REED, Sarah E. MCCULLOCH 1827 1910 12-15-1827 12-17-1910
2nd wife of George W. Reed.
Thompson's Lawton Cemetery
Forest Township, Richland County, Wisconsin USA
to November 30, 2002)
Given Name MAIDEN-OTHER Report: WEB-1 Draft
BACOM, Clara 1811 1870 12-26-1870
Wife of Oel Bacom. Aged not listed!
BALCOM, Bradley P. 1816 1900
Wife of Bradley P. Balcom.
BUCHANAN, Lucy M. 1847 1871 01-06-1847 03-16-1871
Wife of Daniel M. Buchanan. Aged 24Ys 2Ms 10Ds
CULVERSON, Nancy 1808 1872 05-03-1872
Wife of Levi Culverson. Aged 64 years.
FAY, Edward 1789 1871
Co C 2nd Wis Cav - Civil War
GREEN, Mary Jane W. LAWTON 1824 1906
Wife of Samuel W. Green. Aged illegible!
Daughter of Isaac Lawton.
HICKOX, Cora M. 1870 1871 12-11-1871
Daughter of Charles W. & Julia Hickox. Aged 1 year.
HICKOX, Sarah M. 1820
Wife of Watson S. Hickox. Illegible!
HICKOX, Watson S. 1814 1872 03-05-1814 02-16-1872
Aged 57Ys 11Ms 11Ds
HICKOX, William S. 1844 1872 06-05-1844 09-21-1872
Cpl Co G 35th Wis Inf Regt - Civil War Aged 28Ys 3Ms 16Ds
Son of Watson S. & Sarah M. Hickox.
HUBBELL, Jessie 1819 1893 10-05-1819 08-09-1893
Husband of Mary M. Hubbell.
LAWTON, Eleanor Hope 1912 1912 10-17-1912 10-17-1912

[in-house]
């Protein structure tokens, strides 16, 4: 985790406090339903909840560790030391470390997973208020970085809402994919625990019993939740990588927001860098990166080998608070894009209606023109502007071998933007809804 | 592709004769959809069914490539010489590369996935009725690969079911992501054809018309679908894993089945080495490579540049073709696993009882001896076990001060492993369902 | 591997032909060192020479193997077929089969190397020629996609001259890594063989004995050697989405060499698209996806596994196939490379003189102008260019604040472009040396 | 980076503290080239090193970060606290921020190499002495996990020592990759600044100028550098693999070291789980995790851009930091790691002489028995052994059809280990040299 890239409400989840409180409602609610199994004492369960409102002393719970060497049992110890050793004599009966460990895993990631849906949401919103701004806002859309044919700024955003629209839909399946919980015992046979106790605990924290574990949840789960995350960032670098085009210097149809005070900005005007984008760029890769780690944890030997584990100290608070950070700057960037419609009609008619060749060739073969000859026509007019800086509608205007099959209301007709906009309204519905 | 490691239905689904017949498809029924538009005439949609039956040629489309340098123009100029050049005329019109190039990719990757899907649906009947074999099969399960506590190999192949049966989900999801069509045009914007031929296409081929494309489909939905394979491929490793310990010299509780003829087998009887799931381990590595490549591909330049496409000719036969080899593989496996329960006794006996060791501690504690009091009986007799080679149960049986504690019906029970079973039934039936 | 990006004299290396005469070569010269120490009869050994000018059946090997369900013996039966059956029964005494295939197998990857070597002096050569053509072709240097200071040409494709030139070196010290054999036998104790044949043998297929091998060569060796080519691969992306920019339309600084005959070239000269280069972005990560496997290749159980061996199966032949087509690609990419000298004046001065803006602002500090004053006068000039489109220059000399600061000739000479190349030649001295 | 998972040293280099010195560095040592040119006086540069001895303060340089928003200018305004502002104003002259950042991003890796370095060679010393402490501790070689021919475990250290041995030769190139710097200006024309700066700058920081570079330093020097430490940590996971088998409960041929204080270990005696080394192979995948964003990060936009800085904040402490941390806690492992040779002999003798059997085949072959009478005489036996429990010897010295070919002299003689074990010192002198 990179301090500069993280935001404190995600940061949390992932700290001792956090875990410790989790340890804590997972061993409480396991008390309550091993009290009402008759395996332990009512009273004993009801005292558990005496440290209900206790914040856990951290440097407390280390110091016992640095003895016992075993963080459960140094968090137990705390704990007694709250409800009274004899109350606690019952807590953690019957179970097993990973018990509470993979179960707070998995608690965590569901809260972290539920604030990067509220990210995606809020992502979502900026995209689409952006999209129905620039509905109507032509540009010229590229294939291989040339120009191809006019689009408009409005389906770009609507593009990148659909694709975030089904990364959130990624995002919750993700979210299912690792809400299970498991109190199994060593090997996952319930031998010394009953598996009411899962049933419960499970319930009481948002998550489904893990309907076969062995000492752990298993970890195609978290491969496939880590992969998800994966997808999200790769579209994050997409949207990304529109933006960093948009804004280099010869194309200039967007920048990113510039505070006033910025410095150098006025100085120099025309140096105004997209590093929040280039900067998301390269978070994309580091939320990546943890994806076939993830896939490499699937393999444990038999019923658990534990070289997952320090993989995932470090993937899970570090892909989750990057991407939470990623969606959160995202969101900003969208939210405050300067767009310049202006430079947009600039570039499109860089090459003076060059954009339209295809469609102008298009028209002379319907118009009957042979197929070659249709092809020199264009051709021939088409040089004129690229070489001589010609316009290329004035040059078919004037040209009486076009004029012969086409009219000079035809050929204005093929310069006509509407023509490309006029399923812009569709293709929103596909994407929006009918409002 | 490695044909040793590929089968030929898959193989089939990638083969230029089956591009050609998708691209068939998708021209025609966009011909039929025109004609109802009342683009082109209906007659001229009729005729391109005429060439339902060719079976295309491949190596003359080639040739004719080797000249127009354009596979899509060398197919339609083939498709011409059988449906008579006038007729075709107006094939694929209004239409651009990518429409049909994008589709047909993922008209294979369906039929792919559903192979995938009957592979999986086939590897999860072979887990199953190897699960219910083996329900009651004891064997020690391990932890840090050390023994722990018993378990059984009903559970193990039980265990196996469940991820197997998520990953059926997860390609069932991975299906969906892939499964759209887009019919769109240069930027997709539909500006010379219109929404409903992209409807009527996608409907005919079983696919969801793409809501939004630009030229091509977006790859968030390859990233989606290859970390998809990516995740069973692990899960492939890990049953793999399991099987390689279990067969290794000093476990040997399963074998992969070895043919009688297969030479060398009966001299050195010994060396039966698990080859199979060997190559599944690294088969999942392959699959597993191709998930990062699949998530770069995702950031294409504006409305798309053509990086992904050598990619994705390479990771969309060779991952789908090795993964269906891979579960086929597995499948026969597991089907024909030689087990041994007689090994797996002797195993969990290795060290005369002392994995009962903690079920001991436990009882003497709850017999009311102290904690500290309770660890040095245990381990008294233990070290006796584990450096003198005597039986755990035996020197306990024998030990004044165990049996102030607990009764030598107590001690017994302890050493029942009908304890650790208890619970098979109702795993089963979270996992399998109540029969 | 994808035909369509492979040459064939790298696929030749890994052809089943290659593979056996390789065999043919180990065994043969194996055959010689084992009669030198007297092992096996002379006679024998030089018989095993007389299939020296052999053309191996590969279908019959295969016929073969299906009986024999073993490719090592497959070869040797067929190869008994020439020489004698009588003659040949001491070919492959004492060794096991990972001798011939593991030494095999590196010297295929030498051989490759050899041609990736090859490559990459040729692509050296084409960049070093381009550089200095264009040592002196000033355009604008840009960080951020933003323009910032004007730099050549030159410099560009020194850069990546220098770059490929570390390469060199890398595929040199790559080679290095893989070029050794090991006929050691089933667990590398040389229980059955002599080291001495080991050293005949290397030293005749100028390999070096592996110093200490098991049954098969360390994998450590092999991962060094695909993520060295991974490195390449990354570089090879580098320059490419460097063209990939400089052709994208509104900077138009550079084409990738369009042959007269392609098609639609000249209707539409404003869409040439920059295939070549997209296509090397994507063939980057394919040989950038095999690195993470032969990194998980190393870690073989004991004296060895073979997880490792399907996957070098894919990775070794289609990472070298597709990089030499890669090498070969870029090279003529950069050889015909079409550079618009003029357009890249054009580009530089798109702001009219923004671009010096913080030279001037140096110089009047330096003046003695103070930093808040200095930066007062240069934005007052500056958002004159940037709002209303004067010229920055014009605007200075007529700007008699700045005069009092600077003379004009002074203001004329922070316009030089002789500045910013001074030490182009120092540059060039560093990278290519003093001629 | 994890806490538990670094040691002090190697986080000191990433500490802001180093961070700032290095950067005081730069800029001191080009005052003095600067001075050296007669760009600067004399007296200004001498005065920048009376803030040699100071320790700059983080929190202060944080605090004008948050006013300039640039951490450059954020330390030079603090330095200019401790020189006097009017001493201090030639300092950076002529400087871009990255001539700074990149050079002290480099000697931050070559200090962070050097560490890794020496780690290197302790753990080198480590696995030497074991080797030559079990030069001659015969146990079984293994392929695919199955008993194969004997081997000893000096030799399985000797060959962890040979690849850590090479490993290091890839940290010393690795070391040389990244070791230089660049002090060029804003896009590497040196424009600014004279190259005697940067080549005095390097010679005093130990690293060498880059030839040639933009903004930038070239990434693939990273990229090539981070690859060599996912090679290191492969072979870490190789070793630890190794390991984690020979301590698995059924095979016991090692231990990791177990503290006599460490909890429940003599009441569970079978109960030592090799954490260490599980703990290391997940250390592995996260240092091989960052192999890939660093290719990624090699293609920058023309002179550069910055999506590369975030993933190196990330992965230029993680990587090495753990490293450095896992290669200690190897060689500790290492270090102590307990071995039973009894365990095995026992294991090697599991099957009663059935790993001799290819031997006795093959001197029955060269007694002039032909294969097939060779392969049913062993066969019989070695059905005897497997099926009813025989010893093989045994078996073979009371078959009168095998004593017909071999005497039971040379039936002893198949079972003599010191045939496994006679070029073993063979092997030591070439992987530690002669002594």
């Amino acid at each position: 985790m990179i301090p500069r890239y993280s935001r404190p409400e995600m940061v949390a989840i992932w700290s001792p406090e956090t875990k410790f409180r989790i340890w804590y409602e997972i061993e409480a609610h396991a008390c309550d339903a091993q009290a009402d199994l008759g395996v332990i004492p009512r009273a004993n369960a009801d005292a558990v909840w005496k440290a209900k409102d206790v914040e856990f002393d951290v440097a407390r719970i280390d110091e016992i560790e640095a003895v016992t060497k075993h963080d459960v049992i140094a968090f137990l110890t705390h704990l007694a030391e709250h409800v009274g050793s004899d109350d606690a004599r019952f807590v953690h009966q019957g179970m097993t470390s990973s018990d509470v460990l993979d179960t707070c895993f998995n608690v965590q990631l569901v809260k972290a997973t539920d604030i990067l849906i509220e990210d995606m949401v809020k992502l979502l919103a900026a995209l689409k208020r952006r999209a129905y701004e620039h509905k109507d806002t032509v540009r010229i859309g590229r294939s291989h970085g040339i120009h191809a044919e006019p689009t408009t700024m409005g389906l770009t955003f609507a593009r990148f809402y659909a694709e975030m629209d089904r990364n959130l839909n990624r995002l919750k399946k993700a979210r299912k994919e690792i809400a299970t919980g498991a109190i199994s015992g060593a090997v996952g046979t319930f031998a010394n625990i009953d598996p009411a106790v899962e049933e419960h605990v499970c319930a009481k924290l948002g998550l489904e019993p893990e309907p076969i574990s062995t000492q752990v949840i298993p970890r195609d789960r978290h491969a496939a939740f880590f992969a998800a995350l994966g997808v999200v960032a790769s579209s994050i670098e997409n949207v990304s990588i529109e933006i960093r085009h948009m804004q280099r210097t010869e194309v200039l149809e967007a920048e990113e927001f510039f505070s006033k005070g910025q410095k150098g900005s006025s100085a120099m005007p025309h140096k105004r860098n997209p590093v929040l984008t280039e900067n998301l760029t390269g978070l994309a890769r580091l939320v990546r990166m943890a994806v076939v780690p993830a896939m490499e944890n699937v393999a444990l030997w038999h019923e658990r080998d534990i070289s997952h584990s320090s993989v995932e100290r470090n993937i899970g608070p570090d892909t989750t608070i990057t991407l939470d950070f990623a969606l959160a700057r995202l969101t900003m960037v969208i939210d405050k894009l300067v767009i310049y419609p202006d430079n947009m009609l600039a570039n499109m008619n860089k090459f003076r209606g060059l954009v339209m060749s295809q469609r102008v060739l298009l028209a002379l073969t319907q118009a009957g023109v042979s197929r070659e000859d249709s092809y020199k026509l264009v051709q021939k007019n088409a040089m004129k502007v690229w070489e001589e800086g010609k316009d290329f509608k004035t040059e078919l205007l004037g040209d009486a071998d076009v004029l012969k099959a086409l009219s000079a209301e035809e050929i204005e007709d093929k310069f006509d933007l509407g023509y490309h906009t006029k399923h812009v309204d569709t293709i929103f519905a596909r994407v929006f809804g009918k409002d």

Infant daughter of Alrie Ray & Vesta Bell (Greenwood) Lawton.
LAWTON, George W. 1840 1870 06-19-1840 09-14-1870
Pvt Co H 5th Wis Inf Regt - Civil War
Married Mary Ellis on July 22, 1866.
LAWTON, Isaac I. 1794 1869 08-09-1869
Cpl - War of 1812 Aged 75 years.
Married Jane "Jennie" Green.
LAWTON, Isaac Richard 1829 1903 11-03-1829 04-28-1903
Cpl Co H 46th Wis Inf Regt - Civil War
Married Melissa A. Southworth.
Son of Isaac I. & Jane "Jennie" (Green) Lawton.LAWTON, James Walden 1860 1936
Married Sarah Elizabeth Sanbent on June 7, 1883.
LAWTON, Jane "Jennie" GREEN 1800 1870 06-20-1800 05-01-1870
Wife of Isaac I. Lawton. Aged 69Ys 10Ms 11Ds
LAWTON, Jay 1872 08-15-1872
Son of George W. & Mary (Ellis) Lawton. Aged _____.
LAWTON, Mary ELLIS
Married George W. Lawton on July 22, 1866. Illegible!
LAWTON, Melissa A. SOUTHWORTH 1831 1929 05-29-1831
Wife of Isaac Richard Lawton.
LAWTON, Sarah Elizabeth SANBENT 1864 1918 11-13-1864 05-01-1918
Married James Walden Lawton on June 7, 1883.
LAWTON, Virginia E. 1845 1867 12-20-1845 06-16-1867